On Mon, 20 Apr 1998, Henny Savenije wrote:
> > doubt if they are true. Somewhere I even found a website saying that the Dutch brought Protestantism to Korea, which I seriously doubt, reading Hamel's story and Ledyards story.
> Yes, who would have translated the bible? I think (though I know zilch) the history of Protestanism in Korea is quite well known and traceable....
>Yours,
>Andrew
>p.s. sorry for the short message; in a hurry

On Sat, 18 Apr 1998, Henny Savenije wrote:
> >  > >  That Welteree had taught the Chosôn military how to make modern > >  cannon and muskets (are there any examples left?)
> > Probably more in Holland then anywhere else. I know that there are many things here in Holland brought here by von Sybold, a naturalized German in service of the Dutch government.

I suppose this was a vague question, and it produced a vague answer. I was wondering if there were any of the weapons that Welteree(sp?) had made in Chosôn still extant...
Best wishes,
Andrew

Dear All,
Today I've been to the Maritime Museum in Amsterdam and I can assure you that Wisten's list (I've been reading parts of the book) is as stated, without discussion. I've also read Frits Vos's Article about the subject and I can add, an excellent article, (better than mine) for anyone interested I can make a scan (as in this email) and send it as plain text, it is a good translation of the original text and I am planning to add it to my homepage as well, the notes are very useful to look up references and it's larded with Chinese characters to explain things. Interested people may also download that from my website, but it will take a few weeks before I will be able to do so.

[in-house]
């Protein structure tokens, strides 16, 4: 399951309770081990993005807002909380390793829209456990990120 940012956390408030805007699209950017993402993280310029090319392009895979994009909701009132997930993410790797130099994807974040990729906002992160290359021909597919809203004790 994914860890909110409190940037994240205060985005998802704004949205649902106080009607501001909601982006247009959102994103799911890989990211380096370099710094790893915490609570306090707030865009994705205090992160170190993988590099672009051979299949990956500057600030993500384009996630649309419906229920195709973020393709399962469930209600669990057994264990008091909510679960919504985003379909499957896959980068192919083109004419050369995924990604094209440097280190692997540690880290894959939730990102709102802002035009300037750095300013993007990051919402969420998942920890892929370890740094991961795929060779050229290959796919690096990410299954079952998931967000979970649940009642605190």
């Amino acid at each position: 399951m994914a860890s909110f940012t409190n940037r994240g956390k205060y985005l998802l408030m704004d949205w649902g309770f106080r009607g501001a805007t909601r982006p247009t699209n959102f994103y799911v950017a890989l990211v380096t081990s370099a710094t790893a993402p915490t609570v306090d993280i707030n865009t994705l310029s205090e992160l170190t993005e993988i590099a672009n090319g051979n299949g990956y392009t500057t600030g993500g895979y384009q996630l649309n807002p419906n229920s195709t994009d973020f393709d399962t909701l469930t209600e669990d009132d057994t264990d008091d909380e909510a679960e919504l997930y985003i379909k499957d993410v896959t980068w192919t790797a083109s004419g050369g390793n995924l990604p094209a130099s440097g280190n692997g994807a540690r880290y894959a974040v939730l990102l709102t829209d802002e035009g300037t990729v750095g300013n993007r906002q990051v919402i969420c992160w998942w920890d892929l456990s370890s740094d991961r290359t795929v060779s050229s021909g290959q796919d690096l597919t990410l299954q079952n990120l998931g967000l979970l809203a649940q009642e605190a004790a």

Sincerely
Henny
>At 08:38 7-4-98 +0900, Anthony wrote: >>On Mon, 6 Apr 1998 WALRAVEN@rullet.leidenuniv.nl wrote: >> >>> The complete list of Korean words in Witsen's book can be found in an >>> article by Frits Vos published in Vol. 50 of the Transactions of the >>> Royal Asiatic Society, Korea Branch (1975). >>> >>> Boudewijn Walraven


On Wed, 22 Apr 1998, Henny Savenije wrote:
> > Yes, who would have translated the bible? I think (though I know zilch) the history of Protestanism in Korea is quite well known and traceable....
> > As far as I know it started with some books and/or Bibles some Buddhist monks took with them from China , and maybe even some crown princes were influenced by some Jesuits, actually Gari Ledyard explains that excellently in his:"the Dutch come to Korea" worth reading. As far as I know Korea is the only country in the world that was partly Christianized before any missionaries ever went there.
> Yes,